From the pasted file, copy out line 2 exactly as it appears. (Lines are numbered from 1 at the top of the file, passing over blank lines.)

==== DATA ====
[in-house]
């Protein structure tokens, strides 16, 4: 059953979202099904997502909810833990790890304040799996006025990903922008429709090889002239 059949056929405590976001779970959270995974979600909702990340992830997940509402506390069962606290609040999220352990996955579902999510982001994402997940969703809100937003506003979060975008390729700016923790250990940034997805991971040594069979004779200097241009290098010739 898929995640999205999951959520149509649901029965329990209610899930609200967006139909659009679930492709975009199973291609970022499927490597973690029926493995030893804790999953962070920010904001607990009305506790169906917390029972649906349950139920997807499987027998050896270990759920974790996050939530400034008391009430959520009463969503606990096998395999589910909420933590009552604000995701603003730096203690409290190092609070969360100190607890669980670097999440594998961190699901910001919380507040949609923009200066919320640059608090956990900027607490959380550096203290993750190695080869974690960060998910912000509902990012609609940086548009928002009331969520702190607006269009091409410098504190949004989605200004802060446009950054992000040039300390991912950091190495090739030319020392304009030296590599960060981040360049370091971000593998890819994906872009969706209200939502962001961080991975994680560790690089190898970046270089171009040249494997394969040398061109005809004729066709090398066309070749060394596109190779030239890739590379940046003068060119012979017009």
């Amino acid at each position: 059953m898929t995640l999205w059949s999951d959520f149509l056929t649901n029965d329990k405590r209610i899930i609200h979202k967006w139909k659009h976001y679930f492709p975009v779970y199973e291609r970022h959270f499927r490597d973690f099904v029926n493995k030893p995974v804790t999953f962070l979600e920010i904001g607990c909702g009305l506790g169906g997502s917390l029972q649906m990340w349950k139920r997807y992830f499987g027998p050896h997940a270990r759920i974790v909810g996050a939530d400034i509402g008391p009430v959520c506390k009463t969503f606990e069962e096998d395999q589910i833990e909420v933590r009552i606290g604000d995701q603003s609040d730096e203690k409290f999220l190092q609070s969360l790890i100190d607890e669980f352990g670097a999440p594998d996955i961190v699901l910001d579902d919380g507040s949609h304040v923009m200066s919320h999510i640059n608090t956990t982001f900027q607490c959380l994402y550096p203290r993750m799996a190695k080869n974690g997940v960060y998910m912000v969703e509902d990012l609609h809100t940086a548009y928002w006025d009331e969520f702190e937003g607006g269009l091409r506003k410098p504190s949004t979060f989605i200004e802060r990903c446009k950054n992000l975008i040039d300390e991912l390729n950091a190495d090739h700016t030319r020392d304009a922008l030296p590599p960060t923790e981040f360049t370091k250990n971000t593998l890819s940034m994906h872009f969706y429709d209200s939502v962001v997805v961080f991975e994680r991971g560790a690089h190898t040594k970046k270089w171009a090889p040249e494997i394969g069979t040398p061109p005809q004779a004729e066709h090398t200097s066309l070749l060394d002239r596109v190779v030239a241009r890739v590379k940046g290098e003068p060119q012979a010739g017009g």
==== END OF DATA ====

């Protein structure tokens, strides 16, 4: 059953979202099904997502909810833990790890304040799996006025990903922008429709090889002239 059949056929405590976001779970959270995974979600909702990340992830997940509402506390069962606290609040999220352990996955579902999510982001994402997940969703809100937003506003979060975008390729700016923790250990940034997805991971040594069979004779200097241009290098010739 898929995640999205999951959520149509649901029965329990209610899930609200967006139909659009679930492709975009199973291609970022499927490597973690029926493995030893804790999953962070920010904001607990009305506790169906917390029972649906349950139920997807499987027998050896270990759920974790996050939530400034008391009430959520009463969503606990096998395999589910909420933590009552604000995701603003730096203690409290190092609070969360100190607890669980670097999440594998961190699901910001919380507040949609923009200066919320640059608090956990900027607490959380550096203290993750190695080869974690960060998910912000509902990012609609940086548009928002009331969520702190607006269009091409410098504190949004989605200004802060446009950054992000040039300390991912950091190495090739030319020392304009030296590599960060981040360049370091971000593998890819994906872009969706209200939502962001961080991975994680560790690089190898970046270089171009040249494997394969040398061109005809004729066709090398066309070749060394596109190779030239890739590379940046003068060119012979017009």